In fact, more of all of this.

More time invested in our synagogue, more time doing art projects with our kids, more time exploring the park, more time drinking wine with friends.

Less of that other shit. 

Less time on swiping at the goddamn phone. Less time in pointless meetings, less time fretting over the things I cannot control. More time working on the things I can.

*The concept of “Blue Zones” has been ceaselessly merchandised with books, websites and more. For people like me, that level of commodification can seem distasteful. Ok, fine. But that doesn’t mean the research isn’t valid and compelling.

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The BQ(Q) – Andrew Ng

Very cool that Andrew thought to recommend we check out his Strava page to see up close what it took to get his BQ. Thanks, Andrew!

Name

Andrew Ng

Sex:

Male

Age (at the time of first BQ):

35

Height:

5’8

Weight (at the time of first BQ):

135lb

At which marathon did you get your first BQ?

Grandma’s

Tell us a little about the race.

You can read my race report on my blog here. 

How long had you been running when you ran your first BQ?

Regularly for about 9 years, but only seriously for about 2

Did you run in college or high school?

No

What was your approximate lifetime mileage at the time of your first BQ?

5000 miles

How many miles did you run in the year before your first BQ?

maybe 1200 miles, feel free to check my Strava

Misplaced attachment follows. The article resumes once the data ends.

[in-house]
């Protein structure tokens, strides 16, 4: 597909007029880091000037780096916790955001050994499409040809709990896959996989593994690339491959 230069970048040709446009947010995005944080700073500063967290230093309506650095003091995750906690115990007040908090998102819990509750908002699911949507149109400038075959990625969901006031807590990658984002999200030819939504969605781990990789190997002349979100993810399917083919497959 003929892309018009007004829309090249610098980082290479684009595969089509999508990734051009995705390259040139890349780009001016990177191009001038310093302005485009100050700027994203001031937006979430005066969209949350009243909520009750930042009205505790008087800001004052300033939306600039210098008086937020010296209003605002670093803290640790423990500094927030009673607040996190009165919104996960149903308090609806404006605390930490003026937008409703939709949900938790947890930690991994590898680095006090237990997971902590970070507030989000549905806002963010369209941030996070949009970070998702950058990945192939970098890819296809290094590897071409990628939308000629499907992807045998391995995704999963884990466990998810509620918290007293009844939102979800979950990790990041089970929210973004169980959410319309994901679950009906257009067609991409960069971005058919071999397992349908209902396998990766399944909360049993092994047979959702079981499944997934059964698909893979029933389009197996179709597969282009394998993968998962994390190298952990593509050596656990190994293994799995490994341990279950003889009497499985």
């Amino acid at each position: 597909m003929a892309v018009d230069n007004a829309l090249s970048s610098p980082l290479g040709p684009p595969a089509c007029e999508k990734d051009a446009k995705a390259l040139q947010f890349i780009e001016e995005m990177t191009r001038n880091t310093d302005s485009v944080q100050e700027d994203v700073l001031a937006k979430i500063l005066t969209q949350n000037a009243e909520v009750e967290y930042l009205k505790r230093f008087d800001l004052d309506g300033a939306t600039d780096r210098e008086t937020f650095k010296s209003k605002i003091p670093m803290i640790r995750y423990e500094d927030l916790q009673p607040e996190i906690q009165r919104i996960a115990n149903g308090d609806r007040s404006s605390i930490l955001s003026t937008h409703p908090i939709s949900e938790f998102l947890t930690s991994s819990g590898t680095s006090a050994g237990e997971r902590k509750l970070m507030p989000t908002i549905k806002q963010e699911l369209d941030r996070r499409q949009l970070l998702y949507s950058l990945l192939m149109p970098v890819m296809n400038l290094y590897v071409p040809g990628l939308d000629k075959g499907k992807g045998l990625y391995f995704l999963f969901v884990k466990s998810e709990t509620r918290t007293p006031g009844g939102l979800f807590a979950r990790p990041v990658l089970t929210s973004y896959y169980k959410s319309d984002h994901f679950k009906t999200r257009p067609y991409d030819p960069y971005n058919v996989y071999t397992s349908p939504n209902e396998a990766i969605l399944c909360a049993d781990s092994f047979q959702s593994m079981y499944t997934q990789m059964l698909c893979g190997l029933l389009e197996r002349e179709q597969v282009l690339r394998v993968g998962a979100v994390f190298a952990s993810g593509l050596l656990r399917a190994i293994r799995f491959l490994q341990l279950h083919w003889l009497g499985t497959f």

Approximately how many races did you run in that year?

4

Did you follow a canned program? If so, which one? If not, can you give us an idea of what your training philosophy was?

no

Did you run with a running club or utilize a coach?

Yes

Did cross training play a role in your training? If so, how?

Mainly just yoga.

Did speed work play a role or specific workouts play a role in your training? If so, how?

Not for this first BQ.

Any other thoughts you would like to share with those of working towards a BQ?

Running with people faster than me helped a lot, local running groups worked great for my first BQ.

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Review: Jemisin’s The Fifth Season

The Fifth Season

N.K. Jemisin

The first volume in N.K. Jemisin’s Broken Earth trilogy. The story of a world beset by earth quakes and other natural phenomenon, which can be kept at bay (or instigated) by a group of people with the power to control the forces of the earth. Called Orogenes, these people are hated, and feared. But why? Because they’re dangerous? Because they’re different? Because they’re strong? The story of some o these Orogenes and their shifting place in society is the center of this book. Their adventures and misfortunes are what move the plot. This book won a Hugo this year, and you see why. The writing is light years better than the average fantasy novel.  Jemisin is a gifted writer of real subtly, who introduces her characters, and her world, gradually, and carefully, revealing a bit more here and there to flesh out her heroes, and villains, and the world in which they live.

There’s plot twists and reveals here that in the hands of a lesser author would feel contrived. But Jemisin knows what she’s doing. While I may have uttered a “holy shit” once or twice when a revelation about the nature of the story finally dawned on me, I never felt conned like I sometimes do with books that have this sort of reveal-as-they-go structure. Yeah, this book is “fantasy” and I know that label alone may turn some off. But I suggest you get out of you comfort zone here and give it a try. It’s a great ride.